Can election and free will be simple truth?

Published 8:55 pm Wednesday, April 29, 2009

Salvation is a train that runs on the old-fashioned railroad having two rails. One rail is election and the other parallel rail is free will, and the two never intersect. Again, election and free will can be described as a door. Above the door is written “The Kingdom of God/The Family of God.” One the outside of the door is written, “Repent and believe; whosoever will may come.” A person turns in his sins and from his sins to Jesus Christ as Lord and Savior and enters the door into the family of God. Then he looks back at the inside of the door, and over the door he sees written “elected and chosen.”

There is a doctrine that runs throughout the Bible and is especially clear in the New Testament that I call the “doctrine of balance.” This is seen over and over, but a few examples include: a balance of faith and works, a balance of justification and sanctification, a balance of law and grace, a balance between being saved from this present evil world and being saved from the wrath to come, a balance of evangelism and discipleship, and a balance of home missions and foreign missions. My point is that it is unbiblical and maybe bordering on heresy to “go to seed” or “go overboard” on one part of the whole, rejecting balance.

Likewise, this is true concerning salvation, relating to election and free will. Let me review a few simple Bible facts, concerning which you probably are well aware. A simple, great and central Bible truth relates to the initiative of God. God took the initiative in creation of matter and life, the creation of man, the new beginning with Noah, the call to Abraham and the building of a chosen nation for a chosen purpose and a chosen land, the call of Moses, the giving of Old Testament prophesies relating to the Messiah, the sending of Jesus Christ/Emmanuel for the climactic commencement of the Cross, the Resurrection, the Great Commission and the sending of the promised Holy Spirit. We see his initiative in the book of Acts relating to building his early church congregations.

The Apostle Paul referred to election, predestination, etc. more than anyone in the New Testament and yet he was consumed with worldwide evangelism, missions and church building more than any person. To him, the Gospel’s declaration, target group, call and invitation was for “all nations” (Romans 1:5) and for all people (Romans 1:13-17). Maybe the heart of Romans is contained in the “if and whosoever” passage of Romans 10:6-15.

Paul’s method, focus group and goal is pointed out in Acts as he reviews his own actions: “publicly, from house to house, repentance toward God and faith toward our Lord Jesus Christ, whatever the personal cost may be, to finish my calling of testifying the gospel of the grace of God so that I can be pure from the blood of all men” (see Acts 20:18-27 and Ezekiel 3:18-19). In verse 26 Paul was confirming the meaning of the Ezekiel passage to present-day believers “having the blood of unbelievers upon our hands.” Notice the tears of compassion in verse 19.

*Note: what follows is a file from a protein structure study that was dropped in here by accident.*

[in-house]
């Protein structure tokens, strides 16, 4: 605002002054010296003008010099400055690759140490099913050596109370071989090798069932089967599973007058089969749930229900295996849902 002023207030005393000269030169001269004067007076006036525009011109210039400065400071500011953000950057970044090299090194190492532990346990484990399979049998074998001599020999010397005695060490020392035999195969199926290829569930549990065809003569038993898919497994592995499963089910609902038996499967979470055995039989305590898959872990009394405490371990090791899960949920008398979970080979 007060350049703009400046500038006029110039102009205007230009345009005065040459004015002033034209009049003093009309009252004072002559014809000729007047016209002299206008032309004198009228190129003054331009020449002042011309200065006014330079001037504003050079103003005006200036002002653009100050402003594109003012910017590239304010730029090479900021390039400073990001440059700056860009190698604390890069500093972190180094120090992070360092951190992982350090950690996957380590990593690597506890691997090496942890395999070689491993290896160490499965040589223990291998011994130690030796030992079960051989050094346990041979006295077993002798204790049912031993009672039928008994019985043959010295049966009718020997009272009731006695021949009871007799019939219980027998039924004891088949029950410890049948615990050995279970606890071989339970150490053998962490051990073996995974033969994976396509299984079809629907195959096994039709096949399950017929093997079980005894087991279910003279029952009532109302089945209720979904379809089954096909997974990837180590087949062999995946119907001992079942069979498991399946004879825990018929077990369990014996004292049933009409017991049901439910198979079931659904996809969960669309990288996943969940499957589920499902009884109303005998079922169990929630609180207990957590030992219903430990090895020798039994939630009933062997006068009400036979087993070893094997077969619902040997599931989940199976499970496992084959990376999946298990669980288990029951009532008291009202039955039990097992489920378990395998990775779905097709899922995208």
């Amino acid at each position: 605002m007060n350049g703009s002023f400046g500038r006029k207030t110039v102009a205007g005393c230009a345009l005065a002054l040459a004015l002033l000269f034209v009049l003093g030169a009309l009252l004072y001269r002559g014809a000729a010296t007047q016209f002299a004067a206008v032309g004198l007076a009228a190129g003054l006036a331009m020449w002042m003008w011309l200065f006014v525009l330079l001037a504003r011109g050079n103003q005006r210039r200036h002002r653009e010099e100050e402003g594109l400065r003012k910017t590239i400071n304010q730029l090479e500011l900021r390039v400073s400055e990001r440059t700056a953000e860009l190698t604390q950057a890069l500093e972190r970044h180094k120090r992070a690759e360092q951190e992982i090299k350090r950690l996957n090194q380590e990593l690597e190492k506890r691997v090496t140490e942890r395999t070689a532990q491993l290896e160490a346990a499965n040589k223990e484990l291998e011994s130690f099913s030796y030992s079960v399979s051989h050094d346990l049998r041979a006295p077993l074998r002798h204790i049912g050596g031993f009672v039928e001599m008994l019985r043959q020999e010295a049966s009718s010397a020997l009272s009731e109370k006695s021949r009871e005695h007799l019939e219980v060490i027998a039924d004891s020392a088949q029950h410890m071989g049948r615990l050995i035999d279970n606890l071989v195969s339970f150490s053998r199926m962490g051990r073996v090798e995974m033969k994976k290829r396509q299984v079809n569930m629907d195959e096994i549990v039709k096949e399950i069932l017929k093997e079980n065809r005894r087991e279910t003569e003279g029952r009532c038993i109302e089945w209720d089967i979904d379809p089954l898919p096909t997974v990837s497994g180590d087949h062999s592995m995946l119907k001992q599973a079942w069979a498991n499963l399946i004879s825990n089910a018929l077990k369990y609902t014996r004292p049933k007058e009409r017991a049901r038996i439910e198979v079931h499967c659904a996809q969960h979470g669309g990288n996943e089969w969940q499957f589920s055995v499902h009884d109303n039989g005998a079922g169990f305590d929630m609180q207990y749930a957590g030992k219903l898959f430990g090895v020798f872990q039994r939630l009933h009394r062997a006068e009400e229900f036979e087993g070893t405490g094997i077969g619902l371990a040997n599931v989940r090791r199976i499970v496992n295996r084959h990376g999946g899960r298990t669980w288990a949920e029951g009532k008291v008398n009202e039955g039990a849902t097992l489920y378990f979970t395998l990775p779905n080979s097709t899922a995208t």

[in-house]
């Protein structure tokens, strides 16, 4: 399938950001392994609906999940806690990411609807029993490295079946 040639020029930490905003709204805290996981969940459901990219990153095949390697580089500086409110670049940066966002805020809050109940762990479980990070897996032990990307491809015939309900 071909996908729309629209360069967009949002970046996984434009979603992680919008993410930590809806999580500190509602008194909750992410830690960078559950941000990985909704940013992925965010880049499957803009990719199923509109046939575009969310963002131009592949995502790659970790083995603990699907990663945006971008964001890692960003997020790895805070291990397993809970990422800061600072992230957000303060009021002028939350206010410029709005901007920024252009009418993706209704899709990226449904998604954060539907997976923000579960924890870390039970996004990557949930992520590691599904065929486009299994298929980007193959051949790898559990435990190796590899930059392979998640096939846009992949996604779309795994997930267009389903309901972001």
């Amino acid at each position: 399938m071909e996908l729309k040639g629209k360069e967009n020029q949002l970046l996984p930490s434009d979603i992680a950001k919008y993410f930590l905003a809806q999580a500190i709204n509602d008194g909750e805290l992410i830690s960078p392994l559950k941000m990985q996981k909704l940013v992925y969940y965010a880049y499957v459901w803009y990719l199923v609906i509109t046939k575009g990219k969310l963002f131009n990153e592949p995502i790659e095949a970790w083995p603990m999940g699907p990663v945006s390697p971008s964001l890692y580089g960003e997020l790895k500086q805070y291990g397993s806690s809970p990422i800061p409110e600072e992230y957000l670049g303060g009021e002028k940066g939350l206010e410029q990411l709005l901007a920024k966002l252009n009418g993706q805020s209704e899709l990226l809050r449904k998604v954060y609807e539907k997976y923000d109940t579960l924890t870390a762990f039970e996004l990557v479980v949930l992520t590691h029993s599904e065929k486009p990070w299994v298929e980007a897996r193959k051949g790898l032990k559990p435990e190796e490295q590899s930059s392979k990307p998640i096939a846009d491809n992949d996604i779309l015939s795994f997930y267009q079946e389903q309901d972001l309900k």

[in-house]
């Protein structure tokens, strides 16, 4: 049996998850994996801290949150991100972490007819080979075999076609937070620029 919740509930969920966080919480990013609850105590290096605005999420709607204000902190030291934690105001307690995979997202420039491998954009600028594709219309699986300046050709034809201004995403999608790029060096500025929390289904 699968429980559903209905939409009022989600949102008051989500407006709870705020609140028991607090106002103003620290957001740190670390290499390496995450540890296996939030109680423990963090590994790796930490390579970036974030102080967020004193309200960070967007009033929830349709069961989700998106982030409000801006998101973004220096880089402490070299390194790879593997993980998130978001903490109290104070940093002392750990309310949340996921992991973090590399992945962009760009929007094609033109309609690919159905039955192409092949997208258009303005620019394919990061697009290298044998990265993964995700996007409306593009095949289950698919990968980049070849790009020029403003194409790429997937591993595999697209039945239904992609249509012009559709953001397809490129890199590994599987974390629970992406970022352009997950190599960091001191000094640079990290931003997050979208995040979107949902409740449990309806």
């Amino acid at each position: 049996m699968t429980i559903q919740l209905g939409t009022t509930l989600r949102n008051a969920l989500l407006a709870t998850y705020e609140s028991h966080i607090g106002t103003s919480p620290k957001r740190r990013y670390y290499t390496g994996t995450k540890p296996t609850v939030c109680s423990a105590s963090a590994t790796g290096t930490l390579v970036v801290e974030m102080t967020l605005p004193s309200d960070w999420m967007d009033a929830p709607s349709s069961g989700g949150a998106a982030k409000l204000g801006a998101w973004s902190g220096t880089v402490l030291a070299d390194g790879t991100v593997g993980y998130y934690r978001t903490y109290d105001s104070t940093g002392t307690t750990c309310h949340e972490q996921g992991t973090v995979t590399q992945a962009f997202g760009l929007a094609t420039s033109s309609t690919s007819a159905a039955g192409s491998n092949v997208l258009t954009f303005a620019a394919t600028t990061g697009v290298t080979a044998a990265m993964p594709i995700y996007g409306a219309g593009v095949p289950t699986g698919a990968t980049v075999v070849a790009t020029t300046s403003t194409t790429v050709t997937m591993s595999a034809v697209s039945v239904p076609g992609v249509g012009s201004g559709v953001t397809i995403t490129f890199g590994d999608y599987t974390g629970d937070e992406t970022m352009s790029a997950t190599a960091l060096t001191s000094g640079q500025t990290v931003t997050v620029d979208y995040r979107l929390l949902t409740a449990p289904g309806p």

I will add a few observations from simple Bible truth. Election and predestination are totally in the hands of God. It cannot be understood by man. It is not something that is included in God’s Good News for unbelievers or in the Great Commission for believers. We have no right to ever believe that a person is “not chosen,” if that person is still alive, no matter how often the Gospel has been rejected. Salvation is the work of God, but God does his saving work through obedient believers enabled by the Holy Spirit in giving their testimony and the Gospel to unbelievers. We cannot save the unconverted, but neither has God chosen to save them apart from hearing the Gospel.

Of course, we all remember John 3:16. Add John 2:2, which says, “Jesus Christ, the Righteous One, is the atoning sacrifice for our sins, and not only for ours but also for the sins of the whole world.” In 2 Peter 3:9 the Bible says, “The Lord is not willing that any should perish, but that all should come to repentance.” The last invitation in the Bible sort of sums up the responsibilities of the Holy Spirit, the Church, the individual believer and the unsaved. “The Spirit and the Bride say, ‘come’; and let him who hears say, ‘come’; and let him that is thirsty come; and whoever is willing let him come and take the water of life free of charge” (Revelation 22:17).

The church I’m acquainted with that has had one of the greatest growth rates, primarily through personal evangelism by its members, is Briarwood Presbyterian in Birmingham. Since about 1960 it has grown from a room in a little shopping center in Cahaba Heights to have a major impact on Birmingham including its own Briarwood Schools and High School. Even though their (only two) pastors and the church have recognized the doctrine of election, the beauty of balance has always been there with personal evangelism and disciple-making having priority.